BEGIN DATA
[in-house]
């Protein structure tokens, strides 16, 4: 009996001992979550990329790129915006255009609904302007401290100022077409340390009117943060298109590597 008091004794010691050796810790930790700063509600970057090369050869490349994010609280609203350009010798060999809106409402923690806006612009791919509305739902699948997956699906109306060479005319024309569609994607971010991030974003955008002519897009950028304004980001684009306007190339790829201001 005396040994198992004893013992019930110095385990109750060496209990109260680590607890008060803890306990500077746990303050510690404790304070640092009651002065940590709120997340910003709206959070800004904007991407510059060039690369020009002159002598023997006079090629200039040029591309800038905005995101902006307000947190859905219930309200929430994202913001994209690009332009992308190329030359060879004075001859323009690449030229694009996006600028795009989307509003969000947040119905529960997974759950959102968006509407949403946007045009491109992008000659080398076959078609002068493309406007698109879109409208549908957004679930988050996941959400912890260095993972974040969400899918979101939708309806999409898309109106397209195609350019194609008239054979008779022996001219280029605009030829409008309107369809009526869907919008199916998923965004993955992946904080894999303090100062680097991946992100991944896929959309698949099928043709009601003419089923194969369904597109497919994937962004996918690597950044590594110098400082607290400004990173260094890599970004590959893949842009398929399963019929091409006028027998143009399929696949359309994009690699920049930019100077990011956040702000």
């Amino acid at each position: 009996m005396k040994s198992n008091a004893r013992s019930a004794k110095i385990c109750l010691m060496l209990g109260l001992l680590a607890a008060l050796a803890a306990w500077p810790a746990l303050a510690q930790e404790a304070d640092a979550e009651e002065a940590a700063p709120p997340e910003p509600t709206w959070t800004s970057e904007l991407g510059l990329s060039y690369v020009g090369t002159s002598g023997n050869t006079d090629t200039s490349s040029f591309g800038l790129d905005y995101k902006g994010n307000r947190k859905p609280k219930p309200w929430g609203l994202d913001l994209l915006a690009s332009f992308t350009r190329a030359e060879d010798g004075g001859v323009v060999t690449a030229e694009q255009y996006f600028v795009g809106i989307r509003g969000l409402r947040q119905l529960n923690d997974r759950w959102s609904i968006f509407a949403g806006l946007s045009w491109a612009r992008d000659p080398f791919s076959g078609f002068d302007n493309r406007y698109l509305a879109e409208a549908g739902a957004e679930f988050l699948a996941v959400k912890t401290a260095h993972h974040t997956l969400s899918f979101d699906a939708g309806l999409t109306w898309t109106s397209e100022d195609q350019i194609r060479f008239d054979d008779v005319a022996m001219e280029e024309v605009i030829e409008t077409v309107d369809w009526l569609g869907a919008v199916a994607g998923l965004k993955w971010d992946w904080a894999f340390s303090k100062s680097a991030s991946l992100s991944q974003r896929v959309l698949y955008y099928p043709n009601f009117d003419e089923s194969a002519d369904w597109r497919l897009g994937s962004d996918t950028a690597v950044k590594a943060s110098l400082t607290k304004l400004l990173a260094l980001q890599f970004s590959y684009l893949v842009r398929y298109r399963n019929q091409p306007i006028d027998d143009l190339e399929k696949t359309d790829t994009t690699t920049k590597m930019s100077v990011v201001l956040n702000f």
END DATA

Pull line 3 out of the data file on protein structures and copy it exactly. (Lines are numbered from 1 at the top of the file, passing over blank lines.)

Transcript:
């Amino acid at each position: 009996m005396k040994s198992n008091a004893r013992s019930a004794k110095i385990c109750l010691m060496l209990g109260l001992l680590a607890a008060l050796a803890a306990w500077p810790a746990l303050a510690q930790e404790a304070d640092a979550e009651e002065a940590a700063p709120p997340e910003p509600t709206w959070t800004s970057e904007l991407g510059l990329s060039y690369v020009g090369t002159s002598g023997n050869t006079d090629t200039s490349s040029f591309g800038l790129d905005y995101k902006g994010n307000r947190k859905p609280k219930p309200w929430g609203l994202d913001l994209l915006a690009s332009f992308t350009r190329a030359e060879d010798g004075g001859v323009v060999t690449a030229e694009q255009y996006f600028v795009g809106i989307r509003g969000l409402r947040q119905l529960n923690d997974r759950w959102s609904i968006f509407a949403g806006l946007s045009w491109a612009r992008d000659p080398f791919s076959g078609f002068d302007n493309r406007y698109l509305a879109e409208a549908g739902a957004e679930f988050l699948a996941v959400k912890t401290a260095h993972h974040t997956l969400s899918f979101d699906a939708g309806l999409t109306w898309t109106s397209e100022d195609q350019i194609r060479f008239d054979d008779v005319a022996m001219e280029e024309v605009i030829e409008t077409v309107d369809w009526l569609g869907a919008v199916a994607g998923l965004k993955w971010d992946w904080a894999f340390s303090k100062s680097a991030s991946l992100s991944q974003r896929v959309l698949y955008y099928p043709n009601f009117d003419e089923s194969a002519d369904w597109r497919l897009g994937s962004d996918t950028a690597v950044k590594a943060s110098l400082t607290k304004l400004l990173a260094l980001q890599f970004s590959y684009l893949v842009r398929y298109r399963n019929q091409p306007i006028d027998d143009l190339e399929k696949t359309d790829t994009t690699t920049k590597m930019s100077v990011v201001l956040n702000f």